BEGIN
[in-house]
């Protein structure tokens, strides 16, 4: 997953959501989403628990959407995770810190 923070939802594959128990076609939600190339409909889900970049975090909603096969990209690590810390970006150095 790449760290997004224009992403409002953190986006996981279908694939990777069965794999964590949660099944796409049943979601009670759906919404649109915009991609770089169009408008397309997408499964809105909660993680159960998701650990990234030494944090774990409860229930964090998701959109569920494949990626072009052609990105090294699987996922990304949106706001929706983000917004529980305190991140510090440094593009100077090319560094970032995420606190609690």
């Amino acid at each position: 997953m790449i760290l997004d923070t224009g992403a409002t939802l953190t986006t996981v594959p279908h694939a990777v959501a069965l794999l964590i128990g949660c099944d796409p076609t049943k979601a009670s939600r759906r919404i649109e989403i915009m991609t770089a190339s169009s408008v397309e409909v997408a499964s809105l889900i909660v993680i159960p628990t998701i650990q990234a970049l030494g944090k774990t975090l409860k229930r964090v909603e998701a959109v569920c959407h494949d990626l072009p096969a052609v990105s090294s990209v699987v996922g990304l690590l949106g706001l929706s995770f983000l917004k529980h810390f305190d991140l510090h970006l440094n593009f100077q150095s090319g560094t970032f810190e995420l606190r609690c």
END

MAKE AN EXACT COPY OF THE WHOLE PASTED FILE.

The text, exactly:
[in-house]
């Protein structure tokens, strides 16, 4: 997953959501989403628990959407995770810190 923070939802594959128990076609939600190339409909889900970049975090909603096969990209690590810390970006150095 790449760290997004224009992403409002953190986006996981279908694939990777069965794999964590949660099944796409049943979601009670759906919404649109915009991609770089169009408008397309997408499964809105909660993680159960998701650990990234030494944090774990409860229930964090998701959109569920494949990626072009052609990105090294699987996922990304949106706001929706983000917004529980305190991140510090440094593009100077090319560094970032995420606190609690």
């Amino acid at each position: 997953m790449i760290l997004d923070t224009g992403a409002t939802l953190t986006t996981v594959p279908h694939a990777v959501a069965l794999l964590i128990g949660c099944d796409p076609t049943k979601a009670s939600r759906r919404i649109e989403i915009m991609t770089a190339s169009s408008v397309e409909v997408a499964s809105l889900i909660v993680i159960p628990t998701i650990q990234a970049l030494g944090k774990t975090l409860k229930r964090v909603e998701a959109v569920c959407h494949d990626l072009p096969a052609v990105s090294s990209v699987v996922g990304l690590l949106g706001l929706s995770f983000l917004k529980h810390f305190d991140l510090h970006l440094n593009f100077q150095s090319g560094t970032f810190e995420l606190r609690c």